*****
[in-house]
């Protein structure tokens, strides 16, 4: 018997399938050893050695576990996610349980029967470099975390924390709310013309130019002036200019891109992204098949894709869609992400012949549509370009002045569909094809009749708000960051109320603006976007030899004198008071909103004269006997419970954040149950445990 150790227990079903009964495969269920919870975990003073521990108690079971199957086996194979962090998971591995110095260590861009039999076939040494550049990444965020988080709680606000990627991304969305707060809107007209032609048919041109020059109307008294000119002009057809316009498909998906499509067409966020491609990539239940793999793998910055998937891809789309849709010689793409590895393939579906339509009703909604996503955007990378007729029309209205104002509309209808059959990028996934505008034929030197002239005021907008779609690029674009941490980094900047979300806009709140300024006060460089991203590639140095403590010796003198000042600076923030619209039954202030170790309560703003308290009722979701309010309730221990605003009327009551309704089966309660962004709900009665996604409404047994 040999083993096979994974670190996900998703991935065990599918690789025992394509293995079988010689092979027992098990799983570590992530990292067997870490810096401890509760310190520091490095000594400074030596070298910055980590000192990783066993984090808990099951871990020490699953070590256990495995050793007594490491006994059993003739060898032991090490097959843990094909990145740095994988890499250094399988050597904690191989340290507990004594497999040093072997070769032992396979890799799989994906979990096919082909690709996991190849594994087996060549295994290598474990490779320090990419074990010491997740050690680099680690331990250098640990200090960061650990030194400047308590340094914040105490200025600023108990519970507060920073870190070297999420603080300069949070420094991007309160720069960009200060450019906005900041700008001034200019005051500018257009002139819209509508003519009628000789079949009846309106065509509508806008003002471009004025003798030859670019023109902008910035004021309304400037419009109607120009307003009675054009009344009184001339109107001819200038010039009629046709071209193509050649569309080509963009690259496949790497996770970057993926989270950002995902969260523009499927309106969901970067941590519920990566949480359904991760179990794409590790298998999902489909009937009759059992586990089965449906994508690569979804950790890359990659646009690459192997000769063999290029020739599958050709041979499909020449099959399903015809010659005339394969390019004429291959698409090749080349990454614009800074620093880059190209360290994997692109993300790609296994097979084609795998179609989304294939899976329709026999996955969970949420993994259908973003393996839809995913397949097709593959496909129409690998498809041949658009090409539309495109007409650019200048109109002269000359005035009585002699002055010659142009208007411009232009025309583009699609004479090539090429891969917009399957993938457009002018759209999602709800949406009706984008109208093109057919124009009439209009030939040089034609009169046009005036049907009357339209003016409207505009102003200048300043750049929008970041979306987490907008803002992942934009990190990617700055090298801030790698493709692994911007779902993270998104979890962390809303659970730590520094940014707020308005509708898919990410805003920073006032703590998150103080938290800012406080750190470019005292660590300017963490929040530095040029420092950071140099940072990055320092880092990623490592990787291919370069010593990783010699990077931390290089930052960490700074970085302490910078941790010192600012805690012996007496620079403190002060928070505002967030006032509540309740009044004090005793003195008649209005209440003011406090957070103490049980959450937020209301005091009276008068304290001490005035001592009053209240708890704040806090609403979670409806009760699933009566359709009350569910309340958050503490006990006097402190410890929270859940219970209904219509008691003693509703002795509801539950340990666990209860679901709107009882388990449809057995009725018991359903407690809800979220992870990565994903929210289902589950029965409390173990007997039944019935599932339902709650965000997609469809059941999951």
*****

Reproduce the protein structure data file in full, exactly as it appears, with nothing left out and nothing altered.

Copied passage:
[in-house]
């Protein structure tokens, strides 16, 4: 018997399938050893050695576990996610349980029967470099975390924390709310013309130019002036200019891109992204098949894709869609992400012949549509370009002045569909094809009749708000960051109320603006976007030899004198008071909103004269006997419970954040149950445990 150790227990079903009964495969269920919870975990003073521990108690079971199957086996194979962090998971591995110095260590861009039999076939040494550049990444965020988080709680606000990627991304969305707060809107007209032609048919041109020059109307008294000119002009057809316009498909998906499509067409966020491609990539239940793999793998910055998937891809789309849709010689793409590895393939579906339509009703909604996503955007990378007729029309209205104002509309209808059959990028996934505008034929030197002239005021907008779609690029674009941490980094900047979300806009709140300024006060460089991203590639140095403590010796003198000042600076923030619209039954202030170790309560703003308290009722979701309010309730221990605003009327009551309704089966309660962004709900009665996604409404047994 040999083993096979994974670190996900998703991935065990599918690789025992394509293995079988010689092979027992098990799983570590992530990292067997870490810096401890509760310190520091490095000594400074030596070298910055980590000192990783066993984090808990099951871990020490699953070590256990495995050793007594490491006994059993003739060898032991090490097959843990094909990145740095994988890499250094399988050597904690191989340290507990004594497999040093072997070769032992396979890799799989994906979990096919082909690709996991190849594994087996060549295994290598474990490779320090990419074990010491997740050690680099680690331990250098640990200090960061650990030194400047308590340094914040105490200025600023108990519970507060920073870190070297999420603080300069949070420094991007309160720069960009200060450019906005900041700008001034200019005051500018257009002139819209509508003519009628000789079949009846309106065509509508806008003002471009004025003798030859670019023109902008910035004021309304400037419009109607120009307003009675054009009344009184001339109107001819200038010039009629046709071209193509050649569309080509963009690259496949790497996770970057993926989270950002995902969260523009499927309106969901970067941590519920990566949480359904991760179990794409590790298998999902489909009937009759059992586990089965449906994508690569979804950790890359990659646009690459192997000769063999290029020739599958050709041979499909020449099959399903015809010659005339394969390019004429291959698409090749080349990454614009800074620093880059190209360290994997692109993300790609296994097979084609795998179609989304294939899976329709026999996955969970949420993994259908973003393996839809995913397949097709593959496909129409690998498809041949658009090409539309495109007409650019200048109109002269000359005035009585002699002055010659142009208007411009232009025309583009699609004479090539090429891969917009399957993938457009002018759209999602709800949406009706984008109208093109057919124009009439209009030939040089034609009169046009005036049907009357339209003016409207505009102003200048300043750049929008970041979306987490907008803002992942934009990190990617700055090298801030790698493709692994911007779902993270998104979890962390809303659970730590520094940014707020308005509708898919990410805003920073006032703590998150103080938290800012406080750190470019005292660590300017963490929040530095040029420092950071140099940072990055320092880092990623490592990787291919370069010593990783010699990077931390290089930052960490700074970085302490910078941790010192600012805690012996007496620079403190002060928070505002967030006032509540309740009044004090005793003195008649209005209440003011406090957070103490049980959450937020209301005091009276008068304290001490005035001592009053209240708890704040806090609403979670409806009760699933009566359709009350569910309340958050503490006990006097402190410890929270859940219970209904219509008691003693509703002795509801539950340990666990209860679901709107009882388990449809057995009725018991359903407690809800979220992870990565994903929210289902589950029965409390173990007997039944019935599932339902709650965000997609469809059941999951």